April certainly did bring a busy month for me. The first weekend was not poetry, but our Mississippi Music Educators/Choral Directors State Conference in Hattiesburg, MS. Three of my wonderful students were chosen to sing with the Elementary Honor Choir. (Only 5 from each school are allowed to tryout.) The concert was beautiful. I also attended many workshops during the week.
Julie Kane. A native of Boston, she has lived in Louisiana since 1976. Her poetry collections include Jazz Funeral (Story Line Press, 2009), which received the Donald Justice Poetry Prize, and Rhythm & Booze (University of Illinois Press, 2003), a winner of the National Poetry Series and finalist for the 2005 Poets’ Prize. The anthology that she co-edited with Grace Bauer (Umpteen Ways of Looking at a Possum: Critical and Creative Responses to Everette Maddox) was a finalist for the 2007 Southern Independent Booksellers Alliance (SIBA) book prize in poetry. She is also the associate editor for 20th century poetry of the Longman anthology of Southern literature, Voices of the American South (2005), and the co-author of the memoir Counterpart: A South Vietnamese Naval Officer’s War (Naval Institute Press, 1998), which became a History Book Club Featured Alternate Selection. Her poems appear in more than thirty anthologies including Poetry: A Pocket Anthology (Penguin, 2012); Villanelles (Everyman’s Library, 2012); Hot Sonnets (Entasis Press, 2011); The Southern Poetry Anthology: Volume 4, Louisiana (Texas Review Press, 2011); A Field of Large Desires: A Greville Press Anthology 1975-2010 (Carcanet, 2010); and The Book of Irish American Poets from the 18th Century to the Present (Notre Dame University Press, 2007). They have also been featured on Poetry Daily, Verse Daily, and The Writer’s Almanac with Garrison Keillor and in journals such as The Antioch Review, Barrow Street, Prairie Schooner, Rattle, and The Southern Review. A former George Bennett Fellow in Writing at Phillips Exeter Academy, New Orleans Writer-in-Residence at Tulane University, and Fulbright Scholar at Vilnius Pedagogical University in Lithuania, Julie teaches at Northwestern State University in Natchitoches, LA where she is a Professor of English and Creative Writing, and on the faculty of the West Chester Poetry Conference.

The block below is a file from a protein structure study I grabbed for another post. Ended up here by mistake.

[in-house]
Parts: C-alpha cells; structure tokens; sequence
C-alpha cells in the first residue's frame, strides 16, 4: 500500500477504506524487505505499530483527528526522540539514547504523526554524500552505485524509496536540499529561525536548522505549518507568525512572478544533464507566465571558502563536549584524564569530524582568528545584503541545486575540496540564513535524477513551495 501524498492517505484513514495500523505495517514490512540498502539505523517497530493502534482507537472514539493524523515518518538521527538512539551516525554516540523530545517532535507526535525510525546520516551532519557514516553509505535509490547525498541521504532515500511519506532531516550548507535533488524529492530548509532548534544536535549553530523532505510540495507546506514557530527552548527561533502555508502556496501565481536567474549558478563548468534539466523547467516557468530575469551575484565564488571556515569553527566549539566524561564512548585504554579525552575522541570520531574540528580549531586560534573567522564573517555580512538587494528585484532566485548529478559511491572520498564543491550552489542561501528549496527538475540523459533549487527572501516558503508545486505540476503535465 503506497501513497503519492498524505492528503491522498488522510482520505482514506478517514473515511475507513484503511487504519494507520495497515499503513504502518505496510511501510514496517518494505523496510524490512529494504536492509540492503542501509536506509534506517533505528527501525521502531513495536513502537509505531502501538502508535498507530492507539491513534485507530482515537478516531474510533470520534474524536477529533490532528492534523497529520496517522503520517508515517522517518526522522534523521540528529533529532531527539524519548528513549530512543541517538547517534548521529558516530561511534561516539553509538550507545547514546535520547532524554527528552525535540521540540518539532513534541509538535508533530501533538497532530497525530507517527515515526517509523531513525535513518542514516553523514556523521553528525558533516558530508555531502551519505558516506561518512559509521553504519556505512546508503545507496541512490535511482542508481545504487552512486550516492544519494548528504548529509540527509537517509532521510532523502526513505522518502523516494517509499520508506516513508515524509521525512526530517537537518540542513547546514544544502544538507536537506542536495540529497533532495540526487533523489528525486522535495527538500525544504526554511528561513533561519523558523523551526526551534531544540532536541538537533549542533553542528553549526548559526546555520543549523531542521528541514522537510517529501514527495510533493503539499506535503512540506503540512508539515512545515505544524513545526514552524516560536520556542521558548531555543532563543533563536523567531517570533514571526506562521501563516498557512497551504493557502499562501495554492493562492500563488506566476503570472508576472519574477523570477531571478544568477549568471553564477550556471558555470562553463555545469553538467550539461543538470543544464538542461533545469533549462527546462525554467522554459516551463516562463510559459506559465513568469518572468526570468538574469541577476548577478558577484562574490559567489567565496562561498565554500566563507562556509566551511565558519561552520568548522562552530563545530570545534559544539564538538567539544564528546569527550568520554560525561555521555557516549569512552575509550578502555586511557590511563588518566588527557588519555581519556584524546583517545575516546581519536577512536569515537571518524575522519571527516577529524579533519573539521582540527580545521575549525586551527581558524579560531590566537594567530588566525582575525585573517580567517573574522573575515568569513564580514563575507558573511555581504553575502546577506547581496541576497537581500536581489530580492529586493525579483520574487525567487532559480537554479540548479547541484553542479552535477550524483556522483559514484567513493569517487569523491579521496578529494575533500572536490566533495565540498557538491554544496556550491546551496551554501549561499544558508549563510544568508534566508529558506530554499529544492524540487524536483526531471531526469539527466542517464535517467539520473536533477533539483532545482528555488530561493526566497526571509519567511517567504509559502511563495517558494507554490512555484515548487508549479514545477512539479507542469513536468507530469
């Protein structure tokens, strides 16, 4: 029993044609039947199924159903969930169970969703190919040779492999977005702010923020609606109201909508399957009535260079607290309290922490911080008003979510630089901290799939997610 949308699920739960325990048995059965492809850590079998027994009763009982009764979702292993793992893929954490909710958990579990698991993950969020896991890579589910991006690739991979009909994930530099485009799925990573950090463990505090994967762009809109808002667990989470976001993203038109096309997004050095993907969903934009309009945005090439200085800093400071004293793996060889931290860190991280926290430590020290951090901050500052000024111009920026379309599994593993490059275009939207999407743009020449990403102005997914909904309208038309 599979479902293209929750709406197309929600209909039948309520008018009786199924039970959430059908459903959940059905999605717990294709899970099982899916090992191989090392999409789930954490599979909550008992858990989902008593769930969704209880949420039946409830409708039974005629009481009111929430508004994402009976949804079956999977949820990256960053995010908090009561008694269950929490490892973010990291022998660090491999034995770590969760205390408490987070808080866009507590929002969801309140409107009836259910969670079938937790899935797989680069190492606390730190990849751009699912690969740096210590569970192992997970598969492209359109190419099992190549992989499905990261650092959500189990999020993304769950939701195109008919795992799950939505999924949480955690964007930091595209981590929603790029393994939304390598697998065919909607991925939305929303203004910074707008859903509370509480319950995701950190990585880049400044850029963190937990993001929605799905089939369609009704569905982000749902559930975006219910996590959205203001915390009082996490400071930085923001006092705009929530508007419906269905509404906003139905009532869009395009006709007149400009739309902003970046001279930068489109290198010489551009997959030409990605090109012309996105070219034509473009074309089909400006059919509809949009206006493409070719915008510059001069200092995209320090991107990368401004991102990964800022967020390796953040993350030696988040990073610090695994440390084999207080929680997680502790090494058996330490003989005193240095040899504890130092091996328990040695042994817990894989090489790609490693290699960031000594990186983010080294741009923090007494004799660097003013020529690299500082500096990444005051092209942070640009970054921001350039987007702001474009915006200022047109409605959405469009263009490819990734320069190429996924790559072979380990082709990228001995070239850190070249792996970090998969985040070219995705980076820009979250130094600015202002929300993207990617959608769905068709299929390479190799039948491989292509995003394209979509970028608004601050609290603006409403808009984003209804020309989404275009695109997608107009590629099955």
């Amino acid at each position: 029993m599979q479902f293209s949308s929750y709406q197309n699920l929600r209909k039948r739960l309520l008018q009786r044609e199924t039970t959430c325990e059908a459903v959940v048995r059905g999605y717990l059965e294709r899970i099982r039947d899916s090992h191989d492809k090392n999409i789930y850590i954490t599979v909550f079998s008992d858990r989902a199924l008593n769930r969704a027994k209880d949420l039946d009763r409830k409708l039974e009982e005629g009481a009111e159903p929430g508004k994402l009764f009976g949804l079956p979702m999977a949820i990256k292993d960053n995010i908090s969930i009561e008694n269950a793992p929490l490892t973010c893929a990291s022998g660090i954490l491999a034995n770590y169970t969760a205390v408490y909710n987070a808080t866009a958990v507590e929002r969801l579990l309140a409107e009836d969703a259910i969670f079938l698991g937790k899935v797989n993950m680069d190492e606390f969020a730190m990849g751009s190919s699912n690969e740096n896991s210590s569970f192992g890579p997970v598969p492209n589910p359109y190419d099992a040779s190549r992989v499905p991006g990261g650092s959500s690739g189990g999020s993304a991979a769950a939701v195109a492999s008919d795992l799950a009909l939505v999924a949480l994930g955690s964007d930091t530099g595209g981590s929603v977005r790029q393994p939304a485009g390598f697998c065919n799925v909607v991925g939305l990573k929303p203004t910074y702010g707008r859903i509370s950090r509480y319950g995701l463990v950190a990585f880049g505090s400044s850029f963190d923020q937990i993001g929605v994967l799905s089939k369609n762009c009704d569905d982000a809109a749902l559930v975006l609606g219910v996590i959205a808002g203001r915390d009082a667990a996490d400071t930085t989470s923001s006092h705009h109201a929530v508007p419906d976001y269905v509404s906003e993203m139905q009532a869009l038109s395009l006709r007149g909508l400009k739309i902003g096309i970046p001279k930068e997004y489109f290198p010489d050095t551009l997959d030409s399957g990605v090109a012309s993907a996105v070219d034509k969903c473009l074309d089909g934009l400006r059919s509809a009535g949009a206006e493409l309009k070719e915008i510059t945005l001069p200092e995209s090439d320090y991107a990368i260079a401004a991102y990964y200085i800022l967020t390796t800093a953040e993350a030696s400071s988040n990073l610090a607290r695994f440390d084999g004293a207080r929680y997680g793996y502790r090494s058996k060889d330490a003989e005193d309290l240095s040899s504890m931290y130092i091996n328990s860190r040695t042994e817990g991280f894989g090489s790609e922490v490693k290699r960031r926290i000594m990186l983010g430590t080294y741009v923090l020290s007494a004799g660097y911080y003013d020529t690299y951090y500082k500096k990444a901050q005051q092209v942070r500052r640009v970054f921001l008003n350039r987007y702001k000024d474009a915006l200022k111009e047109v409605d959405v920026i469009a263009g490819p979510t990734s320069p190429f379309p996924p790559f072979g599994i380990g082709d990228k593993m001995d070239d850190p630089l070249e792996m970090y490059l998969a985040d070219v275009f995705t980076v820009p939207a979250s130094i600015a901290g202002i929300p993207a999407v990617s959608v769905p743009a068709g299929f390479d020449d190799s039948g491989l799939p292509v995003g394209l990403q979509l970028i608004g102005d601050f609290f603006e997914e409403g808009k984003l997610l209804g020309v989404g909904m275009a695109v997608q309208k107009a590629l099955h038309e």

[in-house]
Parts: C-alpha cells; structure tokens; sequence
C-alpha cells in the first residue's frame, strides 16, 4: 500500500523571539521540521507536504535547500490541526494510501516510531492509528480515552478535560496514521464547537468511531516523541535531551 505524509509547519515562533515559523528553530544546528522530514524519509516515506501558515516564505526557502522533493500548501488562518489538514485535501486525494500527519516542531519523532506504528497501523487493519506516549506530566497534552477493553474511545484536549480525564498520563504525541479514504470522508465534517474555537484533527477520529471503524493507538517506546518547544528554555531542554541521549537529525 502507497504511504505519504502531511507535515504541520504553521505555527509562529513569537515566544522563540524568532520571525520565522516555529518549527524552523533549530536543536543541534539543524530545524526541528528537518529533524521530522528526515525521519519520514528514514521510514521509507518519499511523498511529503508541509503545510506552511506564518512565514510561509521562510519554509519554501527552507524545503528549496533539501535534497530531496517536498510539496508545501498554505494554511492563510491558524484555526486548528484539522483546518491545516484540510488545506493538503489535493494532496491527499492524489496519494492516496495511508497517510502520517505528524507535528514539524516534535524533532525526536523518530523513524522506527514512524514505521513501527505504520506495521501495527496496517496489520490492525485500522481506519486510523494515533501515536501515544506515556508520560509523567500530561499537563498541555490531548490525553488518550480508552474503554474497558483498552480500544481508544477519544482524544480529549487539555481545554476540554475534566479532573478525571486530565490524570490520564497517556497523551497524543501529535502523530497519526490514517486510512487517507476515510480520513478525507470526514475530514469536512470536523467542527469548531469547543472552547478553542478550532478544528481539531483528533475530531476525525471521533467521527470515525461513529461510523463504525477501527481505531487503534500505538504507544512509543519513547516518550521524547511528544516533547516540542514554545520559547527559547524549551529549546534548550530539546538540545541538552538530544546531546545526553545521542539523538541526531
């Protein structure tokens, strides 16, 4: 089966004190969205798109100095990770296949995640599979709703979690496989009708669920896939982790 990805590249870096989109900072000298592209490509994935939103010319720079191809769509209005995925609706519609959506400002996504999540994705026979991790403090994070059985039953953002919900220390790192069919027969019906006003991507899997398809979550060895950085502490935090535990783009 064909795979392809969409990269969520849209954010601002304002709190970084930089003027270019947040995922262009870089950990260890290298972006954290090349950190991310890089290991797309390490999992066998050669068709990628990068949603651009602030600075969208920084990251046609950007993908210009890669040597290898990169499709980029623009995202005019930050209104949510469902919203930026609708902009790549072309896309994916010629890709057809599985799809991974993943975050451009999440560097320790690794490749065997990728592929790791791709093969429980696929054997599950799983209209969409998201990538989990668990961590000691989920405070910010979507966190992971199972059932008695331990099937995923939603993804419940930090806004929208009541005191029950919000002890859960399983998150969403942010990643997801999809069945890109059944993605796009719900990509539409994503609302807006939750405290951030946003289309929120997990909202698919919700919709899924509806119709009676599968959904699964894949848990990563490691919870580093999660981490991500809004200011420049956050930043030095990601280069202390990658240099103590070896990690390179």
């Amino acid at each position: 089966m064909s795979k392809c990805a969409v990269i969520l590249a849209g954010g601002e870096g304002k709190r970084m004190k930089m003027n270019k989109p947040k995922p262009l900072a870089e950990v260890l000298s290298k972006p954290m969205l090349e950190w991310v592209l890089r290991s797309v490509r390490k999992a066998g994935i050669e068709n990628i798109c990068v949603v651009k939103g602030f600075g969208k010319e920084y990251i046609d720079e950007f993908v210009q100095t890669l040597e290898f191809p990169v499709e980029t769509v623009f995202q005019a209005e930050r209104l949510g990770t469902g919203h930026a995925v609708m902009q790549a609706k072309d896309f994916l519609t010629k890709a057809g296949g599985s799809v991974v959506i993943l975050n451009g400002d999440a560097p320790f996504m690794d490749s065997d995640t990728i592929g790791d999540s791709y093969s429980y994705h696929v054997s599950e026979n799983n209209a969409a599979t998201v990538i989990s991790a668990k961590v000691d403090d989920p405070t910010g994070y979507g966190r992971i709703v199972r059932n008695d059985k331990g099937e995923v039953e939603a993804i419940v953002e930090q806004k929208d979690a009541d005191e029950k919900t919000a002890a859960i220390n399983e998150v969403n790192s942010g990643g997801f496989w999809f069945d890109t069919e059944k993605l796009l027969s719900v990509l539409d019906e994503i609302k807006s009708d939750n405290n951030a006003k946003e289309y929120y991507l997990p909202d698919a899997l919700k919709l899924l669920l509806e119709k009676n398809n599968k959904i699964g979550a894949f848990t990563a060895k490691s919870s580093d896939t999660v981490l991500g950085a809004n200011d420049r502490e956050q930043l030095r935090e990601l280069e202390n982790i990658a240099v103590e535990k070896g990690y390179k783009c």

We also were blessed to hear Jack B. Bedell, upcoming Louisiana Poet Laureate, Professor of English and coordinator of the programs in Creative Writing at Southeastern Louisiana University, where he also serves as editor of Louisiana Literature and director of Louisiana Literature Press. His most recent books are Bone-Hollow, True: New & Selected Poems, Call and Response, and Come Rain, Come Shine, all with Texas Review Press.
A reception followed in the loft above Lorelei Book Store. Laura was the gracious host, and I had a wonderful time talking with Julie, Jack and his lovely wife.
Wednesday, May 1, 2013
|Me and Elvis|
My poem, I Can't Stop Loving You, won 1st Place in the Elvis themed poetry contest : )
|Ken Davies and Eva Alvara, performing after supper.|
|Wynne Huddleston reading "Devil's Due"1st Place MPS AWARD|
by Wynne Huddleston
Devil’s gonna get his due
on Highway 61; he stirred up
tornados, put us through hail, and threw
rain at Old Man River ‘til he swoll up
in such a rage
from Illinois, to Louisiana
through the Mississippi Sound, now he’s
goin’ ag’in the law of nature—
instead of flowin’ down the Arkansas.
Devil’s gonna get his due.
Chasin’ deer and ants right out o’ the fields,
swallowin’ our homes, drinkin’ the catfish
ponds, takin’ Rolling Fork, eatin’ acres
and acres of cotton, sweet corn,
soybeans, and wheat planted
in the fertile Delta
soil with the sweat and toil
of the poor and the rich alike.
Devil’s gonna get his due.
Floodin’ Muddy Waters’
playground, and Elvis,’ too, messed up
them blue suede shoes. Hear the music
shake and shiver—a sorrowful
tune; our Blue Delta’s cryin’
a Mississippi River.
Devil’s gonna get his due.
Ev’ry body come to Vicksburg
to watch it, too. Gonna see if it’s
bad as the flood in ’26-‘27. They ain’t
waitin’ for the levee to break, no,
they done blowed it up to save
the big cities, left us
country folks to soak it up… but we ain’t
complaining’ cause we know
Devil’s always gonna get his due.
3rd Place for "Addicted"
|MPS OFFICERS 2013|
- Wynne Huddleston
- Wynne Huddleston is a poet, musician and teacher. Her first book of poetry, From the Depths of Red Bluff, ISBN: 978-0-9840483-2-8, published by the Mississippi Poetry Society, Inc., is now available on Amazon and Barnes and Noble. Ms. Huddleston is the Mississippi Poetry Society 2014 Poet of the Year. Her poetry has been published in numerous publications including the Birmingham Arts Journal, Camroc Press Review, Stymie Magazine, Danse Macabre, Orange Room Review, New Fairy Tales Anthology, Ink, Sweat & Tears, and Four and Twenty. Her poem, Same Stars, Different Houses received a Pushcart Nomination from Deep South Magazine. Awards include the 2013 MPS Award, and Winner of the Grandmother Earth National Contest 2010 for Environmental Poetry. Ms. Huddleston was born in Lone Star, Texas, but has lived in Mississippi most of her life. She has been an elementary music teacher for 25 years, and has 2 grown sons, and 2 grandchildren. http://www.amazon.com/dp/0984048324/